This is an advice that top players in the writing industry tell fellow writers to heed. When you write daily, you achieve many things which include:

  1. You remain in a right state of mind to write (This is because writing deals with your state of mind)
  2. You remain less bothered about what to post
  3. You have a large pool of ready articles to choose.

So handle procrastination and make writing daily important. With a daily writing time table, you will have defeated it by a large percentage.

  • Make writing a top priority always:

    You cannot write daily if you don’t make the act of writing an important aspect of your life. What should always come to your mind always is writing. You think, dream and feel writing. It’s only when writing becomes a top priority that you won’t think of anything else than to write. In reality, you execute other tasks as well but practically writing remains top most in your heart. With this mind-set, you won’t see yourself procrastinating a writing task for another time or day.


  • Make reading a habit:

    Good writers are avid readers, and avid readers never run out of writing ideas always. To deal with procrastination, make it a habit to read always.

  • Read novels as much as you can.
  • Read about writing and its different techniques.
  • Read about the challenges faced by writers and how they overcome them.
  • Read blog posts of fellow writers, top players in the writing industry, mentors, etc.

All these and many more, ensures that you are on top of your game always. You will write as much as you can, and many more.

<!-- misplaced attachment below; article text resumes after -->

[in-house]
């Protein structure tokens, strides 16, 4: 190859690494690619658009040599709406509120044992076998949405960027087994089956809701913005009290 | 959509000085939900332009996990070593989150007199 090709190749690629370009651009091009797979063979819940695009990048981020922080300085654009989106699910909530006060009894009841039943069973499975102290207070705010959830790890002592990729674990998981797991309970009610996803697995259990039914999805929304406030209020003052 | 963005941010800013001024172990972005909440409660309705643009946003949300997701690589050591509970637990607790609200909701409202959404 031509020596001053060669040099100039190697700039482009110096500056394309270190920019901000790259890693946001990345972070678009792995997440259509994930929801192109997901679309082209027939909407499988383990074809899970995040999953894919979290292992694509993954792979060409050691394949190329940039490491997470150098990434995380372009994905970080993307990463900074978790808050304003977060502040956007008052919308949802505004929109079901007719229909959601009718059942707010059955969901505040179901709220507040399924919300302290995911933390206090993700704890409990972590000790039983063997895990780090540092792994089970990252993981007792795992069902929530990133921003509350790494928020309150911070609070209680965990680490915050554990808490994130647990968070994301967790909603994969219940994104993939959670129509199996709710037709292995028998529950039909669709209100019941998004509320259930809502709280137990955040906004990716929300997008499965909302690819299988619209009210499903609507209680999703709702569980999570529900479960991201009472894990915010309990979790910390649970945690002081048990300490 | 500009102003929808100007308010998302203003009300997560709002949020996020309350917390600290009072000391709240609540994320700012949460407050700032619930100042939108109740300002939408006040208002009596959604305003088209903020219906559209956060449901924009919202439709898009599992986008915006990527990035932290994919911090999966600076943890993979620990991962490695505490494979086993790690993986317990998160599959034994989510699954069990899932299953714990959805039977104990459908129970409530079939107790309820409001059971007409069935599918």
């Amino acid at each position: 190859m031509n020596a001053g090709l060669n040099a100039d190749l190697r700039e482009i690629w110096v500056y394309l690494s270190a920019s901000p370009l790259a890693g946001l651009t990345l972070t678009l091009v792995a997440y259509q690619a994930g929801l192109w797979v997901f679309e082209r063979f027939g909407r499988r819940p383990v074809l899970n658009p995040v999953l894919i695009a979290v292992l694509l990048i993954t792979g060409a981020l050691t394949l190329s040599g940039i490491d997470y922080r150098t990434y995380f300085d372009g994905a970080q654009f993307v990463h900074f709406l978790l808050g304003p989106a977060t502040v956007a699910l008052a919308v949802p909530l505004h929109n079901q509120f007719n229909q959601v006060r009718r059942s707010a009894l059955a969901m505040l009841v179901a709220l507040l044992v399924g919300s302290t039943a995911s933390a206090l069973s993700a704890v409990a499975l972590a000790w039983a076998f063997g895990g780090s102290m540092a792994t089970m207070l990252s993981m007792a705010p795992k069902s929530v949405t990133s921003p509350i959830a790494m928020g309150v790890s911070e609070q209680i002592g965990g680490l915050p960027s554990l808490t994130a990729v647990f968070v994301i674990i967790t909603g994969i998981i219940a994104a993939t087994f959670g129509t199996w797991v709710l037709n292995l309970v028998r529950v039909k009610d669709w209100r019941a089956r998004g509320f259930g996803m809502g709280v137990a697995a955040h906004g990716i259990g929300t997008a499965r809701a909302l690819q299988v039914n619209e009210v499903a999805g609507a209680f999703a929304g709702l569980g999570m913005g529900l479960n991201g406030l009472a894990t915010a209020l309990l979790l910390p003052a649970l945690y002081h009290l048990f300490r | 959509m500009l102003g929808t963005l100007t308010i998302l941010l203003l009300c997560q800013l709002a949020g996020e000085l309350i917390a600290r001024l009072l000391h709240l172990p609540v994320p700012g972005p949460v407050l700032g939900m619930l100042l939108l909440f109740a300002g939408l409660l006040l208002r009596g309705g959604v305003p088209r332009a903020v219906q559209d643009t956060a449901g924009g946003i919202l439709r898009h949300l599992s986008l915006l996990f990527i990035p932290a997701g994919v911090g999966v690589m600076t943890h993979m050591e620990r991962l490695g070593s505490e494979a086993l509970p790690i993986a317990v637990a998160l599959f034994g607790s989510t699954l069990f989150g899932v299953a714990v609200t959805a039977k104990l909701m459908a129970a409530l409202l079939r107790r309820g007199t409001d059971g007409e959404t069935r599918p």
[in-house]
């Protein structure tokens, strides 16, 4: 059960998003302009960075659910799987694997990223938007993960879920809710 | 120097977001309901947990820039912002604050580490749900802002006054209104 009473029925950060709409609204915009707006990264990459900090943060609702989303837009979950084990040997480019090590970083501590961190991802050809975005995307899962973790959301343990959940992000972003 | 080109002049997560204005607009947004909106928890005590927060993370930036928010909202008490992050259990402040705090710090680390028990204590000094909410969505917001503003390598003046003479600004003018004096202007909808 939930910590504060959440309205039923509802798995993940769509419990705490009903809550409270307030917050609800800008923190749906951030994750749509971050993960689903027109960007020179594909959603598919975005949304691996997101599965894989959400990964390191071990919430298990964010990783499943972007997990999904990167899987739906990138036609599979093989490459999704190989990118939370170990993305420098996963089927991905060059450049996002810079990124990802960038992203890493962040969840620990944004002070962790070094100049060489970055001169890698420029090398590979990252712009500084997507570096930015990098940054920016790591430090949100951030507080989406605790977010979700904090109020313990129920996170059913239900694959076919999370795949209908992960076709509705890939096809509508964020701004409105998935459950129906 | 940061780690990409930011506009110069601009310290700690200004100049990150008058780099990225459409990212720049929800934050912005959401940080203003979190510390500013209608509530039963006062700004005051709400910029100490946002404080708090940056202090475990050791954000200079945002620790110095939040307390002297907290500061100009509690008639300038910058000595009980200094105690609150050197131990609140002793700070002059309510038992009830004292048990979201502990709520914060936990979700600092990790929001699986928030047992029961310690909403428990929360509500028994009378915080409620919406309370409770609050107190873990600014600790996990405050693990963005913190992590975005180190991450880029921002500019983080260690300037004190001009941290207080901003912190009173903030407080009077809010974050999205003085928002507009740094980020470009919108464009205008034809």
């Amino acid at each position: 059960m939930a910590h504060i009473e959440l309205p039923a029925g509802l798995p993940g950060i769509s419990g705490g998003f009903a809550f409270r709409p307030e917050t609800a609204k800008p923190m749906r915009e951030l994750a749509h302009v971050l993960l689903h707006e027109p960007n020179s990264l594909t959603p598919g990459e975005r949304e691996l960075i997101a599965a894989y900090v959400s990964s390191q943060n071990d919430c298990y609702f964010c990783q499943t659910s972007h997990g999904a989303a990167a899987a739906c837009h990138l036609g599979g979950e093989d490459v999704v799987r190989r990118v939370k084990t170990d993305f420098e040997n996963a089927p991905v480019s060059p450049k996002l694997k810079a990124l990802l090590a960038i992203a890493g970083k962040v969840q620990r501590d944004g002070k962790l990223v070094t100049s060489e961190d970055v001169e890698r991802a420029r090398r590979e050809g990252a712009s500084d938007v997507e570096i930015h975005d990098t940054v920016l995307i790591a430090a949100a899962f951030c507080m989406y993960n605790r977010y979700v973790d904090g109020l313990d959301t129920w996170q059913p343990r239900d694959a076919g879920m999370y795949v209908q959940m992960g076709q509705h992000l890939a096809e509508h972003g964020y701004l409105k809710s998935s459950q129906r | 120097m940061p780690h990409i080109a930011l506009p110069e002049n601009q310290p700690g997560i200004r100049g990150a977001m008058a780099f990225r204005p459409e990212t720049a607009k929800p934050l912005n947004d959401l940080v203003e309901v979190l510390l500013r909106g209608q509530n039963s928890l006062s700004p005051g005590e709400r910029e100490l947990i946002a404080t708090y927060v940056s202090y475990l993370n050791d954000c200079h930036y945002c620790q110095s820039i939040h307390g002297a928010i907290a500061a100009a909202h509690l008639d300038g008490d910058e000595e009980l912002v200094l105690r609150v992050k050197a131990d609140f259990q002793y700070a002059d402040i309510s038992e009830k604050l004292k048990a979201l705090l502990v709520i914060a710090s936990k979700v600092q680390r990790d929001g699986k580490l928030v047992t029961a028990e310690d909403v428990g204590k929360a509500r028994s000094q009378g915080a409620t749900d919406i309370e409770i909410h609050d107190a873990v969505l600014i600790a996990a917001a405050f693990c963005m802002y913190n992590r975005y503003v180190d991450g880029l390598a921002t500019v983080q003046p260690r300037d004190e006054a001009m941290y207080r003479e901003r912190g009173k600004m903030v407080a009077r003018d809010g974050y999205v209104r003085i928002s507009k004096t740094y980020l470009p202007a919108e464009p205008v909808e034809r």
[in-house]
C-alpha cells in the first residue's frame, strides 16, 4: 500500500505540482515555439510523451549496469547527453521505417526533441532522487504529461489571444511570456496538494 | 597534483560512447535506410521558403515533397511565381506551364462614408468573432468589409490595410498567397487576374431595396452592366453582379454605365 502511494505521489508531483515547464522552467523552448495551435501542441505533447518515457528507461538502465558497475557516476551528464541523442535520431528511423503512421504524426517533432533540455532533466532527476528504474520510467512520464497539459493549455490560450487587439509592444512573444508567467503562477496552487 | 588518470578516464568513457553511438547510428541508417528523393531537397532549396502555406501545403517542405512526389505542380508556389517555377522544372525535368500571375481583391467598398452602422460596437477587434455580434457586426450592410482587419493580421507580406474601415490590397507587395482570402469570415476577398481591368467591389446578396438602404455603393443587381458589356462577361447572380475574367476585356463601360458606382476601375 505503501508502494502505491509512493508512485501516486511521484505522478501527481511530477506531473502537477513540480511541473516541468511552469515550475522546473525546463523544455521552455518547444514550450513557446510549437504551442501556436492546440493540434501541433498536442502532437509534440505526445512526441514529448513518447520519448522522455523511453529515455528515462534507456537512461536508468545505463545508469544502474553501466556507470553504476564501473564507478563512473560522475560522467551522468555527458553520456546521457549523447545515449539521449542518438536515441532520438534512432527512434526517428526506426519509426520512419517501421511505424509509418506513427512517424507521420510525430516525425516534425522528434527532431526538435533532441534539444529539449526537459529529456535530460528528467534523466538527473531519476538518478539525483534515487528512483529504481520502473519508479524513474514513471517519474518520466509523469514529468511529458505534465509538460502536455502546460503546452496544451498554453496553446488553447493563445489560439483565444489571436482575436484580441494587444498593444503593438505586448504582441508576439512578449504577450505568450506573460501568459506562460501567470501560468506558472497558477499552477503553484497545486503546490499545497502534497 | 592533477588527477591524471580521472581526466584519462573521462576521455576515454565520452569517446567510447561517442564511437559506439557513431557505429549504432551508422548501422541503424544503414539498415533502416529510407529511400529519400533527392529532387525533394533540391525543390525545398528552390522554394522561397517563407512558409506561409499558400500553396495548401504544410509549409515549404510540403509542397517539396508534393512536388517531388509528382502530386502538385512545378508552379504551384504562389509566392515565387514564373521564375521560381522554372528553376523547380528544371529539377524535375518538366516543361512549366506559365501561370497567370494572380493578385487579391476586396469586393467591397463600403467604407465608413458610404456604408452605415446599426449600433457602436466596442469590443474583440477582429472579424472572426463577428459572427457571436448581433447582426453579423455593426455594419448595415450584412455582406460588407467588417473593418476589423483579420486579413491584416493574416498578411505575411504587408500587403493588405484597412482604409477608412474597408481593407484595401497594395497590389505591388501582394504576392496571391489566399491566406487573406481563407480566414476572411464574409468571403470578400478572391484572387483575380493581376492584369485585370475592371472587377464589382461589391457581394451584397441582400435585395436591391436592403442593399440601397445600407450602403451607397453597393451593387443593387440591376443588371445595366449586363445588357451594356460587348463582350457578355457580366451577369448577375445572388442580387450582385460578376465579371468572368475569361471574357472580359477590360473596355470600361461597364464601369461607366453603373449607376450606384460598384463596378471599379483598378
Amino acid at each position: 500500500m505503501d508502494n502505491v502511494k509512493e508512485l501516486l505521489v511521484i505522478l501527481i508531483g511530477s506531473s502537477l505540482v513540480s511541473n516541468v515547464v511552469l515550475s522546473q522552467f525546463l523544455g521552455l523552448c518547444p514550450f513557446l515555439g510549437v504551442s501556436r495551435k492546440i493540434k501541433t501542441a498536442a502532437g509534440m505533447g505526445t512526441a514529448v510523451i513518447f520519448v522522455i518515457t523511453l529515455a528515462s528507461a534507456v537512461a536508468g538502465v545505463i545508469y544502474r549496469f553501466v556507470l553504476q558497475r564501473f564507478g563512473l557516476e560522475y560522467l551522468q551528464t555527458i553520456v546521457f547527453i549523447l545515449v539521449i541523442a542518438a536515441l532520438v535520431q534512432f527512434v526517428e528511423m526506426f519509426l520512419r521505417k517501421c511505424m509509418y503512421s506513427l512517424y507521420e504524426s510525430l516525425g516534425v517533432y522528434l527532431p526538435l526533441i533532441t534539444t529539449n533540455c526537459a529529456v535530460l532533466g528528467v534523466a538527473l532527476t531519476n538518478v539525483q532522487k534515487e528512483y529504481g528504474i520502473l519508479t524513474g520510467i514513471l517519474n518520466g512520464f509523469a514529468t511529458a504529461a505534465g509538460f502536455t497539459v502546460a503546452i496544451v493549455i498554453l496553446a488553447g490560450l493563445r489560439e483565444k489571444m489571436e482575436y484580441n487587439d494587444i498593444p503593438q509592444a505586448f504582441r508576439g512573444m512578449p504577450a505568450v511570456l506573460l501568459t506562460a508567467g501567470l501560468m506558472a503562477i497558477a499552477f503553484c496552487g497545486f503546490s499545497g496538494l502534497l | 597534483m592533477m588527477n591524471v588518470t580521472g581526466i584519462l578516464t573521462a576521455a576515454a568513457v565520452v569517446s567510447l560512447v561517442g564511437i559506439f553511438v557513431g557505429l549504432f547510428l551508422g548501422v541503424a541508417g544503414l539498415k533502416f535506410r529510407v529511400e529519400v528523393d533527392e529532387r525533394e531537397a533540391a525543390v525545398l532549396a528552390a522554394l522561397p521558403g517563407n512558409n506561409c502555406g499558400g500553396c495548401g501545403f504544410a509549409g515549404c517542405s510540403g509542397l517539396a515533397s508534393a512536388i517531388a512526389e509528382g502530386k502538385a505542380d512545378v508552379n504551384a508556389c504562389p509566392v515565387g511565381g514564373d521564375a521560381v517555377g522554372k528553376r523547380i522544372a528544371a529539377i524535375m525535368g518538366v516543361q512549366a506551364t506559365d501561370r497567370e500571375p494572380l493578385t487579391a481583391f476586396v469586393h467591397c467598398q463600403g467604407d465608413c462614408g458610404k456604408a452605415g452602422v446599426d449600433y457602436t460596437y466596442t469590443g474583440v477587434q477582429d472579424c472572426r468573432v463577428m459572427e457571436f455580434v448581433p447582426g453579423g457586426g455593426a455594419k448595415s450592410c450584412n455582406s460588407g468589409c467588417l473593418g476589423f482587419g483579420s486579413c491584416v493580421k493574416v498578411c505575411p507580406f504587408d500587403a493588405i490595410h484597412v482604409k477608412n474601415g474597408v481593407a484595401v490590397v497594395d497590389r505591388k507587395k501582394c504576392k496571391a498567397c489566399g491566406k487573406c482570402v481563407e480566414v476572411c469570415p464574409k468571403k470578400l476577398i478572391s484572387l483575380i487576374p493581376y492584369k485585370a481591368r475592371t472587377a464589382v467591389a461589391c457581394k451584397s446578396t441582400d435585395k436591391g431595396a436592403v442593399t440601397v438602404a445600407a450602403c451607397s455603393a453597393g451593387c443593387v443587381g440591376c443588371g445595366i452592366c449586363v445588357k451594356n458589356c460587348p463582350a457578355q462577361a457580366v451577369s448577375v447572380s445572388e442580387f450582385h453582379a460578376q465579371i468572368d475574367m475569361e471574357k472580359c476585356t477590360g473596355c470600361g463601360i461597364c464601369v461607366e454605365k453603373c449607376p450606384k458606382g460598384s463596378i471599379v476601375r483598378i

• Think about your audience:

    Thinking about your audience is an effective way to handle procrastination. As a writer, your audience are the most important aspect of your career. Not only do they read what you write, they wait for it, and put them into practice. Now imagine the scenario whereby an audience that have been waiting so long for your write-up get disappointed. Devastating isn’t it? You might as well lose a sizeable number of them if this persists for long. The internet is so populated, and you need fresh contents always to stay on top of the game. As a writer, when you think about the audience, you will never procrastinate and will want to satisfy them always.

On a Final Note:

Procrastination is real, and it’s a cog in the wheel of a writer’s progress. The surprising thing is that it creeps unknowingly into a writer’s career, and if not taken care of, will cause a huge damage to it. As a writer, you should always be ready for setbacks, disappointments and so on in your career. These weigh you down and makes you want to think that procrastination is the next thing for you. But with the practical steps highlighted above, you will overcome procrastination and be in charge of your writing career. Well, I have learnt my lessons and I am back for good.

Over to You

As a writer, have you ever experienced procrastination? What are the steps you have taken to overcome it successfully? Make your submissions in the comment box.